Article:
Thursday, 15 November 2012

[www.keralites.net] Basics of First Aid

First aid is the initial medical care administered to a person who is injured or sick until definitive medical care arrives. Preliminary medical care can save the injured or sick person from severe medical trauma and even possible life-threatening situations, working on the concept that "a stitch in time saves nine  
 
Why first aid 
First aid mainly seeks to save life, to prevent further risk and to aid quick recovery. A person trained in first aid can turn into a life saver in various situations. First aid can be administered to a person who has been rescued from drowning to open his respiratory tract and facilitate breathing; it can be administered to victims of accidents in order to stop profuse bleeding until proper medical help arrives. First aid also helps in quick recovery in case of burns as it mainly reduce the tissue damage and helps in facilitate the process of new tissue production.
Common first aid procedures
In many life-threatening situations, it is preferable for the person attempting to give first aid to have professional training. Unfortunately, emergencies do not come with a notice and we are often caught off-guard. Thankfully, there are a few procedures we can sensibly execute without having to undergo professional training.
Bleeding
Heavy loss of blood can cause severe complications and can prove to be fatal if proper first aid is not given.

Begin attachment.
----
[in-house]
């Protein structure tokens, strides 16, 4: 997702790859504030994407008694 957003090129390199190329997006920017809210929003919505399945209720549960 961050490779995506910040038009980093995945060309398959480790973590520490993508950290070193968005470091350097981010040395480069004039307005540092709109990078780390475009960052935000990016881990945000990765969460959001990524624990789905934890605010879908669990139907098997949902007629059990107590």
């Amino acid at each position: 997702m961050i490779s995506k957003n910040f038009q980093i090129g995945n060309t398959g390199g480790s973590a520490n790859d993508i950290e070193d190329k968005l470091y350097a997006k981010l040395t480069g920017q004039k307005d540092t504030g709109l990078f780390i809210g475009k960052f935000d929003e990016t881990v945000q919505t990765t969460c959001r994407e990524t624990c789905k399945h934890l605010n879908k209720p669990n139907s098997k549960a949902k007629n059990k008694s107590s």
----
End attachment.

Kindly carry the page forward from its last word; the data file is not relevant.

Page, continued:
• Simple bleeding due to small cuts can be stopped by cleaning the wound and applying a bandage.
  • Deeper cuts, like cuts to veins (which are indicated by dark-coloured blood) can be attended to by applying pressure on the wound and then wrapping the wound tightly with a bandage and cotton. To prevent further bleeding, the pressure on the wound needs to be upheld until proper medical help arrives.
Burns
There are three levels of burns: normal burns (first degree), moderate burns (second degree) and extreme burns (third degree). In each case, first aid plays an important role in relief and speedy recovery.
  • For minor burns (i.e. if the affected area is 3 inches or less), the burned area must be placed under the stream of cool water or in bucket full of cool water. (Never place ice on the wound).
  • Place sterile gauze on the burned area (never use cotton!) to protect the blistered skin and prevent further tissue damage.
  • Give pain killers if the burned person is an adult and is experiencing extreme pain.
  • For third degree burns, do not remove the person's clothing. Cover the burns with a sterile bandage which is cool and moist. Call the nearest hospital for immediate medical help. Every second of delay causes irreversible damage.
Shock 
A shock is a condition in which the person becomes immobile and unresponsive due to profuse bleeding or electric shock. As such, the heart stops beating and subsequently, stops sending blood to brain.
  • To revive the person, he/she should be made to lie on the floor on his/her back, preferably with feet raised in order to facilitate blood circulation to the brain.
  • CPR must be done if the person stops breathing (however, this requires a know-how of mouth-to-mouth breathing)
  • Wrap the person in a blanket and keep him/her warm by rubbing the feet and hands.
  • If the person is vomiting or bleeding from the mouth, tilt the person to one side to prevent choking.
Breathing problems
If a person stops breathing due to water entering the lungs or foreign objects obstructing the respiratory tract (choking), first aid plays an important role in recuperating the person. However, the procedure requires a thorough knowledge of first aid and anybody attempting to administer first aid to such a person should preferably be trained. One faulty step by an amateur can make things worse and prove to be fatal.